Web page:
In an earlier post, I discussed the background of a partial motorcycle helmet bill, Senate Bill 308, tabled by the recently adjourned 2015 New Mexico Legislature. The proposed law would allow motorcyclists to choose when registering their motorcycle whether to pay the standard registration fee of $15, which would require the registrant to wear a helmet when riding, or to pay an increased fee of $692 that would allow the registrant to ride without a helmet.
A strong source of opposition to SB 308, referred to as the “Rider’s Choice” bill, came from the New Mexico Motorcycle Rights Organization (NMMRO). The NMMRO used precisely the same language of “choice” to characterize its opposition to the bill as public health advocates had used to support it. In a NMMRO newsletter, a writer explained, “The NMMRO does not oppose helmet use, [sic] would like to keep our state a rider choice state on helmet use …”
The key word “choice” permeating the debate between public health advocates and the anti-helmet motorcycle lobby suggests that both parties’ central goal when considering motorcycle helmet use is to protect a rider’s “right” to choose whether or not to wear a helmet. But if the goal is the same, why didn’t this choice-oriented legislation win the support of the anti-helmet motorcycle lobby, and why did public health advocates need to vigorously fight for the law in the first place? Perhaps it’s because the nature of the “choice” that each party is striving to maintain is not the same. Public health advocates aim to allow for individual choice appropriately circumscribed by fiscal responsibility. The anti-helmet motorcycle lobby claims a “right” to choose regardless of the impact of individual choice on society.
Literature distributed by public health advocates in support of the legislation emphasized that motorcyclists who choose not to wear a helmet must take responsibility for a share of the $40 million cost imposed on New Mexicans by injuries and fatalities from unhelmeted motorcyclists. Public health advocates used “choice” to promote an underlying value of community. They recognized that individual choices and consequences do not occur in a vacuum but instead occur in a community; accordingly, responsible individual choices are essential to ensure the health and well-being of the entire community.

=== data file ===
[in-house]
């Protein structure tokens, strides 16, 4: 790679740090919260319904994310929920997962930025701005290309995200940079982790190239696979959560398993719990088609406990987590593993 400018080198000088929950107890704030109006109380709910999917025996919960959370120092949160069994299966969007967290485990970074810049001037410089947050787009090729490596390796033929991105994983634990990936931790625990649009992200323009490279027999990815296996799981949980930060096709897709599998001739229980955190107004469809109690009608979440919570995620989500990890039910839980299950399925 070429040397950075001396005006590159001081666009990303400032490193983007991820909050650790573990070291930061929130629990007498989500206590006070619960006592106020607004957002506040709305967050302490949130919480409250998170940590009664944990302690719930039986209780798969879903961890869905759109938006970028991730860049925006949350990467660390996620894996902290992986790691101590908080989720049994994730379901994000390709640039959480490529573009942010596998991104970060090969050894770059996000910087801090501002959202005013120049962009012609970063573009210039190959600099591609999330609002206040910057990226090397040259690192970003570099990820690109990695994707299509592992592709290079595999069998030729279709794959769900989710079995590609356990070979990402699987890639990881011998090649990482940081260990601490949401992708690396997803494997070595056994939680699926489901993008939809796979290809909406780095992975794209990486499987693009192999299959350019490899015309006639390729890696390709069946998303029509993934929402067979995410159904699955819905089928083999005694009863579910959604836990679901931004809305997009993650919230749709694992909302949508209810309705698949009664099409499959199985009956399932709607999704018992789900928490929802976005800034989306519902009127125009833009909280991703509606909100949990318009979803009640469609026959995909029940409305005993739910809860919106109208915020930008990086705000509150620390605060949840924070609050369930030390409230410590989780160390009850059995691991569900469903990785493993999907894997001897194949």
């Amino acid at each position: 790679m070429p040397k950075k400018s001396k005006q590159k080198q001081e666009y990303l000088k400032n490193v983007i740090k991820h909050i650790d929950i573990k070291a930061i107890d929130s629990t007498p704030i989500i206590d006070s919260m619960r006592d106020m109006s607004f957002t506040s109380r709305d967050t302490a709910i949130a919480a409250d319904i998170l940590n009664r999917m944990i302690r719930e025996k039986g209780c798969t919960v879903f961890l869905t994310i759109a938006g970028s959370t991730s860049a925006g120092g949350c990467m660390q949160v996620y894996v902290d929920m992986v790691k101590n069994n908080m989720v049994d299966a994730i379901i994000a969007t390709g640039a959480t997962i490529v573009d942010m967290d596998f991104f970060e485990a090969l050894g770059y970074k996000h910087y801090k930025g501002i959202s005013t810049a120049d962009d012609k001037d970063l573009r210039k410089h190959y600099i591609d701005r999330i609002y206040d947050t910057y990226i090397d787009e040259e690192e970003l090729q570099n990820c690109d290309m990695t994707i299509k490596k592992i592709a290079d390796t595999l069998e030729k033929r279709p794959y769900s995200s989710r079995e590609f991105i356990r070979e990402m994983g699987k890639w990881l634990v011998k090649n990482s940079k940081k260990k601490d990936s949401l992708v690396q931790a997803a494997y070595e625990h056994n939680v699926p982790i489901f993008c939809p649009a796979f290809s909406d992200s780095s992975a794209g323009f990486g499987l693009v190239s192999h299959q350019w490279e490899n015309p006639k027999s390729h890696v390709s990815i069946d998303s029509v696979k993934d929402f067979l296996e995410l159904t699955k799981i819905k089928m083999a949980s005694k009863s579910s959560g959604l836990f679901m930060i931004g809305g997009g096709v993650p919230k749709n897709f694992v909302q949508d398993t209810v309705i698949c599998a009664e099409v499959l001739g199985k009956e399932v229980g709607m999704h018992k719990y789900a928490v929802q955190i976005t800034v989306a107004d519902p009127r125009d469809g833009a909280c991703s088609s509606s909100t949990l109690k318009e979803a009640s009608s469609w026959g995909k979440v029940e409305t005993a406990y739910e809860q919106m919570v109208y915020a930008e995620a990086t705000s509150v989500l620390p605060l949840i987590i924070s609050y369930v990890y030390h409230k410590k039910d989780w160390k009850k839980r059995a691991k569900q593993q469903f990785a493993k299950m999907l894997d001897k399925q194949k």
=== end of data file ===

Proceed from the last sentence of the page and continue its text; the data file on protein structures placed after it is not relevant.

Unfortunately, the word “choice” more closely aligns with an individual-focused perspective than with a community-focused perspective. “Choice” is therefore a more natural fit with the anti-helmet motorcyclists’ message of individual freedom than with the public health message of responsibility.
Public health is not necessarily about small government or big government per se but is instead about population-based health. And population-based health is about thinking beyond individuals and thinking instead at the level of a community, state, nation, continent, hemisphere or world. Population-based health is about taking responsibility for one’s own choices because those choices inevitably impact the community and world far beyond the individual.
In contrast to “choice,” perhaps “responsibility” would provide a more appropriate frame for public health values. If the proposed novel partial helmet legislation was referred to as a “Rider Responsibility” bill rather than a “Rider’s Choice” bill, perhaps the title would more effectively trigger the support of public health advocates and policy-makers. If public health advocates focused consistently on defining and fighting for public health values rather than fighting against the values of other interest groups, public health could possibly achieve a broader base of support, which is critical to improving health, saving lives, and enhancing community well-being.
For further discussion of framing and messaging and its potential application to public health, see “The Righteous Mind” by Jonathan Haidt and, “Don’t Think of an Elephant!” by George Lakoff, among other current works on this subject.
This guest post was prepared by Colleen Healy, J.D., Policy Analyst, Michigan Primary Care Association, with input from Clifford M. Rees, J.D., Practice Director for the Network for Public Health Law – Western Region at the Arizona State University Sandra Day O’Conner College of Law.
The Network for Public Health Law provides information and technical assistance on issues related to public health. The legal information and assistance provided in this document does not constitute legal advice or legal representation. For legal advice, readers should consult a lawyer in their state.
Support for the Network is provided by the Robert Wood Johnson Foundation (RWJF). The views expressed in this post do not necessarily represent the views of, and should not be attributed to, RWJF.